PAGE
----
• I shoot from a 40 foot mast attached to my Van, which usually gives a great perspective of the home. Building the rig to hold, operate and keeping the mast level was a bit involved and a few thousand dollars. When it is windy, I have to keep the mast down to about 20 feet. It works excellent for homes that are on golf courses, water, or just greatly landscaped. It is also a great selling point, as it is a service that realtors can’t do themselves. I think the ideal mast would be 50 to 75 feet, but they are heavy, expensive and hard to transport.

  • Besides my Wonderpole I use a Gitzo carbon tripod (GT3514XLS) that extends up to 8′ high. I love this tripod & highly recommend it. I have the extendable center column with it & use a Manfrotto 405 geared head on top. Doesn’t get any better in my opinion…
    If this isn’t enough I get out the Wonderpole…

  • I just stand on top of my SUV. That’s about 12′. I can extend my tripod and get up to 17′. Too bad this only works with front elevations.

  • I use a 60′ mast and connect my camera to my Android tablet for remote view and control. Using DSLRemote on the Android market. Simple, fast and effective with full control of the camera from the ground with just a USB over cat-5 cable.

  • When I first started in real estate photography, I found a Manfrotto tripod that extended quite hi, about 24 feet or so. Even though it was heavy, it gave us a view that was quite an advantage over other photographers shooting from the ground and a great selling point which I called bird’s eye view.
    You just need to make sure you are level or your horizons will be hard to correct. It is an inexpensive and excellent way to start with elevated images but will need a roof rack, or van to transport the tripod.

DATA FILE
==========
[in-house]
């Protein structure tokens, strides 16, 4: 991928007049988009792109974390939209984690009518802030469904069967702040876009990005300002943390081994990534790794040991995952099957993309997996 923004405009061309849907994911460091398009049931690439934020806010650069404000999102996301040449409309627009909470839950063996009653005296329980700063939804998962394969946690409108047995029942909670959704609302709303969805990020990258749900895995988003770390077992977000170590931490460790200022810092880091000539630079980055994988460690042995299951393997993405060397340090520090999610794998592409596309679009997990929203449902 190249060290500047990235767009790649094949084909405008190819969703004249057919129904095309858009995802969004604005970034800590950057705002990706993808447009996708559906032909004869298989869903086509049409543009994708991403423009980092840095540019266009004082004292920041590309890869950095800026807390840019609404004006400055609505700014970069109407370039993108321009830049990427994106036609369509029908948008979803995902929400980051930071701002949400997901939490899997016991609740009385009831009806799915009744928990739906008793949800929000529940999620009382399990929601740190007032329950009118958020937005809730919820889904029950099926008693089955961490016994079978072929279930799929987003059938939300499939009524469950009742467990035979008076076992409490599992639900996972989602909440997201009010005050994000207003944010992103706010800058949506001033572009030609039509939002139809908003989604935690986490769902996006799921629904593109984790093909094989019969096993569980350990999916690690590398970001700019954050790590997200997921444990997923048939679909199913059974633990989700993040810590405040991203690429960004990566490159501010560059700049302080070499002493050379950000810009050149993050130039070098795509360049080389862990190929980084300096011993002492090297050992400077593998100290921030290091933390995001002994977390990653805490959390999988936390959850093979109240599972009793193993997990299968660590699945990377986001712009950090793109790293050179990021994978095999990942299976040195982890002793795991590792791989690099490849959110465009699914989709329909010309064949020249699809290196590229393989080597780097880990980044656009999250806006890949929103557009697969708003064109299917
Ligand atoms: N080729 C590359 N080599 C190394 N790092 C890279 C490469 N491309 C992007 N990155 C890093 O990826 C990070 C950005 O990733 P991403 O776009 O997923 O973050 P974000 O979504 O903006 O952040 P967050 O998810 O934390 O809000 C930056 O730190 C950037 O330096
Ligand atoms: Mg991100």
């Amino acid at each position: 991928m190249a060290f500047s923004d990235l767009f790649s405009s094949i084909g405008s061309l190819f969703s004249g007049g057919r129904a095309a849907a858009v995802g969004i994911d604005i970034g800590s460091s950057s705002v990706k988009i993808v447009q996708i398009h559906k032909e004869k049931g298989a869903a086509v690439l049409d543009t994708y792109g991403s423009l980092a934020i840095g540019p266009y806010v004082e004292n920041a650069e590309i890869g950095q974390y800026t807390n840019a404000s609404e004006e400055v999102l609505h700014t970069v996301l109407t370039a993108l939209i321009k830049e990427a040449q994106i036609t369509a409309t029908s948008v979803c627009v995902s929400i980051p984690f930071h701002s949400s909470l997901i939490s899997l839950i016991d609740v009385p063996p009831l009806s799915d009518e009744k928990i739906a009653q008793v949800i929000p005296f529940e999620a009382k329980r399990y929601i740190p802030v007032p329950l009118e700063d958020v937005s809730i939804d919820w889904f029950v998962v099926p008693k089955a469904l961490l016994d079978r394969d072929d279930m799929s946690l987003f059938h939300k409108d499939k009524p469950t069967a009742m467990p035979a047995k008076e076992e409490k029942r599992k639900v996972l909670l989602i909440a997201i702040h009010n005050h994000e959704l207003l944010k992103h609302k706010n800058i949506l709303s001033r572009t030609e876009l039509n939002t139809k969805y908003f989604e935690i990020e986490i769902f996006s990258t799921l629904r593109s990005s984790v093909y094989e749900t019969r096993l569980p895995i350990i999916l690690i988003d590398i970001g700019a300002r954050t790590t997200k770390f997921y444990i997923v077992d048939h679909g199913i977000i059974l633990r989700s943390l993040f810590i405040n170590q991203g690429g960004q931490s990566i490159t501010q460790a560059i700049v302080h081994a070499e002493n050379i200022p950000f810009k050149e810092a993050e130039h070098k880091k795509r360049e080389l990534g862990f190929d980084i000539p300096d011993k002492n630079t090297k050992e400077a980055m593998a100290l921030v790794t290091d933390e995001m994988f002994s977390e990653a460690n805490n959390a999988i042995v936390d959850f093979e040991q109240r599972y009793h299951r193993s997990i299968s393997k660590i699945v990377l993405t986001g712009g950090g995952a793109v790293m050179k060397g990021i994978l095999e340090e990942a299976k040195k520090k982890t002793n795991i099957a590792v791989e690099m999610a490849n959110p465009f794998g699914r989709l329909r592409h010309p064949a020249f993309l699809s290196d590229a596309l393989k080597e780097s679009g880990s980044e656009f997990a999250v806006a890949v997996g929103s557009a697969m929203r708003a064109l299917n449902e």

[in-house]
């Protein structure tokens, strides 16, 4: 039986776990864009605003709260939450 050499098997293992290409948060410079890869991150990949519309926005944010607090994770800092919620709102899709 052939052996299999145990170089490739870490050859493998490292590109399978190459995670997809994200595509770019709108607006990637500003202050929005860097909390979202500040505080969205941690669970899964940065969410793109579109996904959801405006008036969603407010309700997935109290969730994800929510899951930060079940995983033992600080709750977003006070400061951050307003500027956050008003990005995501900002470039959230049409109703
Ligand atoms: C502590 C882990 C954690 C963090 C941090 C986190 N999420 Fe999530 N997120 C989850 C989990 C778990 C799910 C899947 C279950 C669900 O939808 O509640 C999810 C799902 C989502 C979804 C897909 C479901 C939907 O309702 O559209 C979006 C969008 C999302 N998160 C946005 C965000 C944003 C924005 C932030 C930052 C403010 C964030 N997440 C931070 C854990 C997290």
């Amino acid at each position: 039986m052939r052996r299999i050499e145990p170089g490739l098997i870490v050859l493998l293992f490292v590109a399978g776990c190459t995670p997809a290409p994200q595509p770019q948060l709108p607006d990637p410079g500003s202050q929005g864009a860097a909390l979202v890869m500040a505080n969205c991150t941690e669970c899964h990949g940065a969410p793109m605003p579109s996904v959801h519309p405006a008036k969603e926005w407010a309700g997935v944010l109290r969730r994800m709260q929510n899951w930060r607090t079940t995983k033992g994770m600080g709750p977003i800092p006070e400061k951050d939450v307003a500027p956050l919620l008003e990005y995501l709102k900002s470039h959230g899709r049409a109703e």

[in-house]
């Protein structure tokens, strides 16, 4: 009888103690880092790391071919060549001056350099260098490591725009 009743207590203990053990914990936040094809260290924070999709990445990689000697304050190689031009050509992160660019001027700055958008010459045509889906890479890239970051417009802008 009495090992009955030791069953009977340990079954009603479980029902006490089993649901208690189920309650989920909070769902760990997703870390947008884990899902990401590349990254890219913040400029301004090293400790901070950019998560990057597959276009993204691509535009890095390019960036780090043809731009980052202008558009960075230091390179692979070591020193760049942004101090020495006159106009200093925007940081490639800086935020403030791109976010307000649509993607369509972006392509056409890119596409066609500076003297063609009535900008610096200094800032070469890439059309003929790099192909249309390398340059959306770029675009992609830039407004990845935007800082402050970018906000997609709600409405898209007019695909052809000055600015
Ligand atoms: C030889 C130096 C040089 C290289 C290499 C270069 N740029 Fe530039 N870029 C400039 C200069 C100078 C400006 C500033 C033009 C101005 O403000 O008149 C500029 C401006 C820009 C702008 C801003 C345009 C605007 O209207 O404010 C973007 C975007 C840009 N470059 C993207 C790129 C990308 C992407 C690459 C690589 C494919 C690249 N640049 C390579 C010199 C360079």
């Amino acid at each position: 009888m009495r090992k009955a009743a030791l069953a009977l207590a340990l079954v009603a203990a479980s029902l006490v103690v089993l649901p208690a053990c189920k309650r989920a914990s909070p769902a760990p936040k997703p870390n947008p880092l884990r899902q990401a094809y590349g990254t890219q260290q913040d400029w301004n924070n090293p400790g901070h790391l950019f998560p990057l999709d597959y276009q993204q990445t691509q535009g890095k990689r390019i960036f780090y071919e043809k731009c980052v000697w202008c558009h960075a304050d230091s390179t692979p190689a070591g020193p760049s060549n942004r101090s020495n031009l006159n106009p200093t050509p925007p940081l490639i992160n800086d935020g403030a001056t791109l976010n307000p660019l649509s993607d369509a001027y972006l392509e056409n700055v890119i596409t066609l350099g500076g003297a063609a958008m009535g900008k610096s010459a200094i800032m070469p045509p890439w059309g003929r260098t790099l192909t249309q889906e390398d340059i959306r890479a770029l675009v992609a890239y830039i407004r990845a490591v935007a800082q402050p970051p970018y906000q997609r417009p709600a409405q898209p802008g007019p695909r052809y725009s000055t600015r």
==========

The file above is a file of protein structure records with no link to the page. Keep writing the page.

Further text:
• I’ve done several shoots for a luxury realtor here in Osterville from a 26′ trailer mounted aerialift, a 45″ self propelled aerialift and a truck mounted knuckle boom aerialift. The results were spectacular. You can move into the exact position that you want and have complete control.

  • The advantage of the 24 foot light stand over my 40 foot Van mounted mast, is that I was portable, and could go into yards, out on boat docks, and be in more remote places that my van couldn’t go. The truly terribly drawback is when you are shooting a home from the back yard by the lake and find a 6 foot alligator smiling at you. you then need to wait for the gator to return to the lake before you can retrieve your camera and stand……….but I think that is a problem only here in Florida, and not up in the North West……perhaps rattle snakes out there.

  • You should have standing on top your car in the poll. That always my first choice since I can manipulate the camera better than on a pole. If I can’t park where I need to, then I will get out the pole. One helpful thing I learned when building my pole is to mount the entire center column of your tripod on the pole. It’s really fast to get set up and doesnt require an extra tripod head.

  • @Mark- Thanks, you are exactly right. I talked about standing on a vehicle in the post and didn’t have it in the poll. I’ve added that. Yea, my old ’94 Toyota Tacoma had it’s roof permanently dented in from my shooting from the top of it.

  • @Lee- Yes, I agree a discussion about elevated composition would be good… one of the downsides I think of having a big mast is that many tend to go up too far and get wonderful views of nothing but roofs.